The arc (three and a half degrees) of the circle a embraced between the radial lines A b and A e determines the angular motion of the escape wheel utilized by the escape-wheel tooth. To establish and define the extent of angular motion of the escape wheel utilized by the pallet, we lay off seven degrees on the arc a from the point o and establish the point n, and through the point n, from B as a center, we sweep the short arc n’. Now somewhere on this arc n’ will be located the inner angle of the entrance pallet. With a carefully-made drawing, having the escape wheel 10” in diameter, it will be seen that the arc a separates considerably from the line, B f’ where it crosses the arc n’.
It will be remembered that when drawing the ratchet-tooth lever escapement a measurement of eight and a half degrees was made on the arc n’ down from its intersection with the pitch circle, and thus the inner angle of the pallet was located. In the present instance the addendum line w becomes the controlling arc, and it will be further noticed on the large drawing that the line B h at its intersection with the arc n’ approaches nearer to the arc w than does the line B f’ to the pitch circle a; consequently, the inner angle of the pallet should not in this instance be carried down on the arc n’ so far to correct the error as in the ratchet tooth.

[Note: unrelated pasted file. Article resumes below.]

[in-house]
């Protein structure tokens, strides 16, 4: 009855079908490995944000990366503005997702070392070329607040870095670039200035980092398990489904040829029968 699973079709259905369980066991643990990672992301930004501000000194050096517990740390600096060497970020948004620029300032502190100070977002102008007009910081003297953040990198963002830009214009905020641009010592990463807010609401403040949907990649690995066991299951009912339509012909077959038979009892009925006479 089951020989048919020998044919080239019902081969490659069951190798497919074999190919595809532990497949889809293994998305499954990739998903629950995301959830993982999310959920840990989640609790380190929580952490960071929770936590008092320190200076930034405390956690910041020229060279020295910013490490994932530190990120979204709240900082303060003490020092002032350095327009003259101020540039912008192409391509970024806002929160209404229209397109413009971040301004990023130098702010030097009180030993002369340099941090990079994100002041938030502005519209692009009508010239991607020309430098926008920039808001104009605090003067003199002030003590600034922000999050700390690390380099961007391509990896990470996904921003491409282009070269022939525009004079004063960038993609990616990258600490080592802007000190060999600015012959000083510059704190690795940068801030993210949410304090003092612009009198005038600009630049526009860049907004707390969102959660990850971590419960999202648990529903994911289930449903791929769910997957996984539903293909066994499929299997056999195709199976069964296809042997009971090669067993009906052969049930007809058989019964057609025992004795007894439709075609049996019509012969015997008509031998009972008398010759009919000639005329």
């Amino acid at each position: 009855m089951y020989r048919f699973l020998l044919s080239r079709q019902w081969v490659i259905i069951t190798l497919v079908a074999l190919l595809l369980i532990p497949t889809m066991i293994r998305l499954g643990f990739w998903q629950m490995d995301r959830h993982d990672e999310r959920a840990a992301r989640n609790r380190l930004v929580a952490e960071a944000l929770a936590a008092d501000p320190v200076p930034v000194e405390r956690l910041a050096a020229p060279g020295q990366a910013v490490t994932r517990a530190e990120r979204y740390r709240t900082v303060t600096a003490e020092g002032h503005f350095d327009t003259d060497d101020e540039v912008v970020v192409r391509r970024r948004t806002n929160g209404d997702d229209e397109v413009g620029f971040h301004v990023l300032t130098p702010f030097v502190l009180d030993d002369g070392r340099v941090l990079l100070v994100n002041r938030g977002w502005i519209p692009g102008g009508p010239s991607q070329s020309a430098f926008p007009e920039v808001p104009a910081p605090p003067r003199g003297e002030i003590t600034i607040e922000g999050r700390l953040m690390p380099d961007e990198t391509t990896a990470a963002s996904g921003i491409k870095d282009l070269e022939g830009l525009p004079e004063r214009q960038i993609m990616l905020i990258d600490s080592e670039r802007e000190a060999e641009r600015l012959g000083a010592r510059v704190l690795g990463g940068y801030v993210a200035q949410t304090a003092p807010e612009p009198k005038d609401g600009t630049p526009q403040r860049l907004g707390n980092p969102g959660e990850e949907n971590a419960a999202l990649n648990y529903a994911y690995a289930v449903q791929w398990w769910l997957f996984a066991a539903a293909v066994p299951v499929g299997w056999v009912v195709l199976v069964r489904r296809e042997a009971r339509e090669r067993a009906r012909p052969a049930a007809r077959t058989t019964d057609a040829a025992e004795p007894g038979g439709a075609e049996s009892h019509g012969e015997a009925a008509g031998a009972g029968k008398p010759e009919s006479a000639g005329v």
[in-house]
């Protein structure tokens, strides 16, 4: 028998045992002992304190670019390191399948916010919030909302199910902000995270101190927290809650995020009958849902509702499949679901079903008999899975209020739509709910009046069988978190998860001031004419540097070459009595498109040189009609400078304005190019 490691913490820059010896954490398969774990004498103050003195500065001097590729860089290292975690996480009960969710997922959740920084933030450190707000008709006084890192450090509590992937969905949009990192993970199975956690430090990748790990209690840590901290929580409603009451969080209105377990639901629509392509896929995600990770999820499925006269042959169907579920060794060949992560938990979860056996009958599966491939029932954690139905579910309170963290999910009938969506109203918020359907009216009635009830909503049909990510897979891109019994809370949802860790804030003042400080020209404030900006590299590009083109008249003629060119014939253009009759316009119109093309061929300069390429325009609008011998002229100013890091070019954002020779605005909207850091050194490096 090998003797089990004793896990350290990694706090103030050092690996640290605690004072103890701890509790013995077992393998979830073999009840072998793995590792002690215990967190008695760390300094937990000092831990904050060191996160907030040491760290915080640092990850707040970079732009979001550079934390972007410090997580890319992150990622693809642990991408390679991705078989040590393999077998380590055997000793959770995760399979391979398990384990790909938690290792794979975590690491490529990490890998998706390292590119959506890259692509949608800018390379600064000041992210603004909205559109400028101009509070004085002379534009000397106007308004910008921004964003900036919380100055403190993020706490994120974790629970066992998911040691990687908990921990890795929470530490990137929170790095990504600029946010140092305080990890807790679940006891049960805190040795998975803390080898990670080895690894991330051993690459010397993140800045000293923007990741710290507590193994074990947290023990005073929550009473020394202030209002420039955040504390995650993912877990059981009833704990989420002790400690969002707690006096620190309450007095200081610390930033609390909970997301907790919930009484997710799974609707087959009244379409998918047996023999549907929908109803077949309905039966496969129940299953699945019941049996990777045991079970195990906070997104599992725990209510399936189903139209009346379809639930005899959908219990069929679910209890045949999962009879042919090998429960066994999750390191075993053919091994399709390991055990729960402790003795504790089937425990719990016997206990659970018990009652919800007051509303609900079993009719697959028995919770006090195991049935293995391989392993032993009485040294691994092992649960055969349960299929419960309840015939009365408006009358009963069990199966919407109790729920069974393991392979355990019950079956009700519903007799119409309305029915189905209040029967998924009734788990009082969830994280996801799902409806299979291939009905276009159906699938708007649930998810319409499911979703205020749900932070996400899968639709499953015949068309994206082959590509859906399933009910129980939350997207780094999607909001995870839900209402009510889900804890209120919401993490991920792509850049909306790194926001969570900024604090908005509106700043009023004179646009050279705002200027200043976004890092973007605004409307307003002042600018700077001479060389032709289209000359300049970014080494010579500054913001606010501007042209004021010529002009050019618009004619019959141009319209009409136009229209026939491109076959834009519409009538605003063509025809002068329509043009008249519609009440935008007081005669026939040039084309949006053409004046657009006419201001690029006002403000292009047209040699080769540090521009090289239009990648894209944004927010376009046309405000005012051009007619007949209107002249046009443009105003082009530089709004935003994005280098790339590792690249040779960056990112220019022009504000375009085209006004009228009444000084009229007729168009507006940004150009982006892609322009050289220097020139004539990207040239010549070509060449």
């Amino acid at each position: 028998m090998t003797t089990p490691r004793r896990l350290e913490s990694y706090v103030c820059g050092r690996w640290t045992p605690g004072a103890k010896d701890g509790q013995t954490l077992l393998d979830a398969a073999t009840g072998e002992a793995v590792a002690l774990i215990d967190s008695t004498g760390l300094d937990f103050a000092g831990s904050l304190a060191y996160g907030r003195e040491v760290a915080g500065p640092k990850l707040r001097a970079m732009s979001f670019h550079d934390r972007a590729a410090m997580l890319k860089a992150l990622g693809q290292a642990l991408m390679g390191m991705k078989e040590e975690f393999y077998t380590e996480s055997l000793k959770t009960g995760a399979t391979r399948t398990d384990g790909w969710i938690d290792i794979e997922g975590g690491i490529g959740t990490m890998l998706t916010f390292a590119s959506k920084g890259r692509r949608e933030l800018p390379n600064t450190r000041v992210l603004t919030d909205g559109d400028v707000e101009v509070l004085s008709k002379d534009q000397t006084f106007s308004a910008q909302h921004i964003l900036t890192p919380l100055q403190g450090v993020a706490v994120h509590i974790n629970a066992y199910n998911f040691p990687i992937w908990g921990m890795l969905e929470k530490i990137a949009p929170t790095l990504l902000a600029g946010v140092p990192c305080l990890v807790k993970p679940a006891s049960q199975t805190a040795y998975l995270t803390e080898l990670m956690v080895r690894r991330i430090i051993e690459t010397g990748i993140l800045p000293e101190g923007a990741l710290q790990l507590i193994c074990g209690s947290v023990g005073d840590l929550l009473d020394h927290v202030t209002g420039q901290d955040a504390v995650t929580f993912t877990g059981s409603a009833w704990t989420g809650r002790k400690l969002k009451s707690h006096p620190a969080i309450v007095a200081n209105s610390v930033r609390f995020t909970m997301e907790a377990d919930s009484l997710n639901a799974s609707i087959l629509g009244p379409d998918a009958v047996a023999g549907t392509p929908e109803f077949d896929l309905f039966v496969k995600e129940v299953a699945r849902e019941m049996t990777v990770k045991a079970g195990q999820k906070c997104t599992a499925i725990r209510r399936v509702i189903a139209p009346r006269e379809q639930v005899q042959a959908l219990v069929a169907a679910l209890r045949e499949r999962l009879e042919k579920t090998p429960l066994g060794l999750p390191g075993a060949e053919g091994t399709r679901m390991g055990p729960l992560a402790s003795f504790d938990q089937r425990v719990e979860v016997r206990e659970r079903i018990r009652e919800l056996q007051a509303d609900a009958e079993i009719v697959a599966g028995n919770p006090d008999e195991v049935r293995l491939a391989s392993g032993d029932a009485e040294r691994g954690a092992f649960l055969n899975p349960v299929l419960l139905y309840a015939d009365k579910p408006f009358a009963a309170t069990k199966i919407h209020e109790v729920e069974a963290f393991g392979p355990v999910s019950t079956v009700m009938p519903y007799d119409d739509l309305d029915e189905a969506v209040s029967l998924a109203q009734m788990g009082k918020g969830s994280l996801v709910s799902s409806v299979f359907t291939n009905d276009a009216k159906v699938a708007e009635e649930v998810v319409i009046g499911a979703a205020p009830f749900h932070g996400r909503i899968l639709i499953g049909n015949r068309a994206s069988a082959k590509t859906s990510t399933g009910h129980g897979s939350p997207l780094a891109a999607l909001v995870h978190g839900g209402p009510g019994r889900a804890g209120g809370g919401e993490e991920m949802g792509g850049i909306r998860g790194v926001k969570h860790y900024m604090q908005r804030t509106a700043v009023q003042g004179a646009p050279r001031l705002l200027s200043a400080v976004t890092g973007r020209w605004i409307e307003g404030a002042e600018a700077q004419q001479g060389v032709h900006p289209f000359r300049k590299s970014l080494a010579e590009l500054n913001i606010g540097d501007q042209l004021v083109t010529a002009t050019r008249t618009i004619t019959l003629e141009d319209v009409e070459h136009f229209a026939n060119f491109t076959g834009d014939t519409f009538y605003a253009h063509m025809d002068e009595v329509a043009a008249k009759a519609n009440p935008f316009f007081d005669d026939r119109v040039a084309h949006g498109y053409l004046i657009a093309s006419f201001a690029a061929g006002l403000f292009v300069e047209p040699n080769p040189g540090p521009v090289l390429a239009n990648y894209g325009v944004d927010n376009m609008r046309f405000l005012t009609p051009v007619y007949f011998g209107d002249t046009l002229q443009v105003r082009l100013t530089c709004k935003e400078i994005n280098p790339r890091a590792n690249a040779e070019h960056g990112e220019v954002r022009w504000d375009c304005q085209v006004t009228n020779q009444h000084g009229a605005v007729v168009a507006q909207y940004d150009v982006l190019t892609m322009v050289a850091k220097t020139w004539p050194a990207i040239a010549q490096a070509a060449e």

Reason tells us that if we measure ten degrees down on the arc n’ from its intersection with the addendum circle w we must define the position of the inner angle of the entrance pallet. We name the point so established the point r. The outer angle of this pallet is located at the intersection of the radial line A b with the line B i; said intersection we name the point v. Draw a line from the point v to the point r, and we define the impulse face of the entrance pallet; and the angular motion obtained from it as relates to the pallet staff embraces six degrees.
Measured on the arc l, the entire ten degrees of angular motion is as follows: Two and a half degrees from the impulse face of the tooth, and indicated between the lines B h and B f; one and a half degrees lock between the lines B f’ and B i; six degrees impulse from pallet face, entrance between the lines B i and B j.
Grossmann and Britten, in all their delineations of the club-tooth escapement, show the exit pallet as disengaged. To vary from this beaten track we will draw our exit pallet as locked. There are other reasons which prompt us to do this, one of which is, pupils are apt to fall into a rut and only learn to do things a certain way, and that way just as they are instructed.